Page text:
Following up on the article From Graduate School to Welfare in the Chronicle of Higher Education, I am featuring stories of Ph.D. poverty here on the blog, contributed by readers. I will post them on Thursdays over the next month or so. I believe that one of the most important tasks before us is to publicize the poverty associated with graduate school and adjuncting for so many, to break through the denial of Ph.D. programs, and to expose the conditions of labor in the academy to the public at large and in particular to tuition-paying parents.
Here is my story: I finished my PhD in theology in 2004. I did not look for a job right away because my children were still in high school and we really wanted them to finish where we currently live. Three years ago, after looking for more than a year, I received an offer for a tenure-track job. That offer lasted exactly 24 hours before it was rescinded– they told me they did not have funding for the position. (I believe them, as they have not yet filled that position. But really–check before you offer!) I was then able to get a one-year appointment at the University of [Small Ohio Town], making $35,000 for 140 students in four sections a semester, 3-4 new preps. Yes, I know.
That one-year was renewed twice, which means that I’ve had the one-year for three years. The department would like to keep me, but again, they are apparently out of money. (They’ve brought in a new chair from outside, which was much more expensive than they anticipated–or so I was told.) During these three years I have applied for many jobs, and have received a few interviews and even one campus interview, but no job offers.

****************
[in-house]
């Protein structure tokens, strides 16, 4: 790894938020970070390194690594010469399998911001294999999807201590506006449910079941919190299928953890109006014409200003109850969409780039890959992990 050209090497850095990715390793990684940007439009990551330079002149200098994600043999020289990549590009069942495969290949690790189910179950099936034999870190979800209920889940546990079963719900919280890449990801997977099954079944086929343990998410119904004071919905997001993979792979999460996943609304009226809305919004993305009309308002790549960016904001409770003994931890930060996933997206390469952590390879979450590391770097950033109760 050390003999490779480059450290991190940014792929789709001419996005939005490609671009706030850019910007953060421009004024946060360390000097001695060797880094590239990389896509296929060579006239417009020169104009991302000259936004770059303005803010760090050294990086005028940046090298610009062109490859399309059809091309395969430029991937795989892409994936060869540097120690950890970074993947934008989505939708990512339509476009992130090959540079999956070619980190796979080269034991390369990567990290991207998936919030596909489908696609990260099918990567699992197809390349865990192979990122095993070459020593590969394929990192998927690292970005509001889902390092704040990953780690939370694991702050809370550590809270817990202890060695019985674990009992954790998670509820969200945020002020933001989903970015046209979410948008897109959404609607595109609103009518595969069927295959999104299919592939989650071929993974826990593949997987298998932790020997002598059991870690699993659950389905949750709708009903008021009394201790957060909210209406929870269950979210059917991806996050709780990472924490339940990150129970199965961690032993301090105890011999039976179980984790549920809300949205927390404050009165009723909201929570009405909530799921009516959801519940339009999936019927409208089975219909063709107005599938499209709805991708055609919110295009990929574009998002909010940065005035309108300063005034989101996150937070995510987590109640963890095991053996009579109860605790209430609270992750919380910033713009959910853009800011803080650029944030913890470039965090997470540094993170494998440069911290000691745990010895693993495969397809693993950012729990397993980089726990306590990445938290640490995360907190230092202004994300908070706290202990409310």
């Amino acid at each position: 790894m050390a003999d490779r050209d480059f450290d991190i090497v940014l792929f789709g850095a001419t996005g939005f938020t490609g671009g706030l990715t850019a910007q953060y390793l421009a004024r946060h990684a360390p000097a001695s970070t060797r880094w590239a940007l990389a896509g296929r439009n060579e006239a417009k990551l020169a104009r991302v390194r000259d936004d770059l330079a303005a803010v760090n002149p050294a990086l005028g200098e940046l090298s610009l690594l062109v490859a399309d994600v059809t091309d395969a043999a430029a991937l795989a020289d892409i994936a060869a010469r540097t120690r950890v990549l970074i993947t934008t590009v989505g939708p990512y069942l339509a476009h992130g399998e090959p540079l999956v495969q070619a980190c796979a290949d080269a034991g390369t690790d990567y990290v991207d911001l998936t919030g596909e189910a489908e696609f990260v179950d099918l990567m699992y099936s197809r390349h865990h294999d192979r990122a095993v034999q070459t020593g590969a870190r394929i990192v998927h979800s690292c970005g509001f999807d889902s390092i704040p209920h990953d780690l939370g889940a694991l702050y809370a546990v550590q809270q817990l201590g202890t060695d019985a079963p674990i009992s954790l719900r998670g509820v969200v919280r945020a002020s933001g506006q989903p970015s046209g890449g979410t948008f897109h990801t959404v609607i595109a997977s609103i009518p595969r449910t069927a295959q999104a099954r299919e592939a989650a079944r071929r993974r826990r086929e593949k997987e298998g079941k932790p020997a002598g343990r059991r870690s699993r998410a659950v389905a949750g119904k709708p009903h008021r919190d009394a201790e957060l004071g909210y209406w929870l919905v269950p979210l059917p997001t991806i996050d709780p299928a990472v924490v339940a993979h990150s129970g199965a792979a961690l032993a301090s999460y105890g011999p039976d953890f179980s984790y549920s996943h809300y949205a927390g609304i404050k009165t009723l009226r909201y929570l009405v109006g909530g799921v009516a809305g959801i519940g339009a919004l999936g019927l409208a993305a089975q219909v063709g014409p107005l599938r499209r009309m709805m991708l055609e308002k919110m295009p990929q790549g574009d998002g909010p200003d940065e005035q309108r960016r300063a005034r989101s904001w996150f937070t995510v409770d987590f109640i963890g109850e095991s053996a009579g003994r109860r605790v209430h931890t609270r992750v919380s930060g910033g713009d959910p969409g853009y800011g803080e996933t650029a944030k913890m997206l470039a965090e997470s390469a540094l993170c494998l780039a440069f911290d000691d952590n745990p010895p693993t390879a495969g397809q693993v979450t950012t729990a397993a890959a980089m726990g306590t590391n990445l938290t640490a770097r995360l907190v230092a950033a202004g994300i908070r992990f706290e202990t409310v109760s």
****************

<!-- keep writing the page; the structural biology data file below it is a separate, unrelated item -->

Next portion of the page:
[Small Ohio Town] has been lovely, but I really need a job with some security for my family. About 18 months ago my husband was diagnosed with a major illness. This illness killed both his brother and sister, and another brother has also been diagnosed, so it’s not a real surprise to us, and we are living along in the same way we always have. However, it limits my prospects in some ways, because he needs to be near a major teaching medical center (think Cleveland Clinic), so we need a major metropolitan area. In other words, places like Helena, Montana, are out.
I can’t figure out why I haven’t been able to get a TT job yet, and neither can many of the other people I’ve spoken to. One person has said that my degree is “stale” and hiring committees are more apt to go for people just out of school as they have more potential. Others say that I am qualified for an associate professor’s position. I have no idea what to think about any of this. I can’t make heads or tails of the contradictory advice I’ve been given. I’ve been reading your website and have identified a few things in my documents, so I’m hoping that we can work together to make these stronger. I’m fairly sure that I’m burying my strengths, but I don’t know how to bring them out in the best way. Also, I’m pretty sure I still sound like a graduate student. I have many questions about this whole process.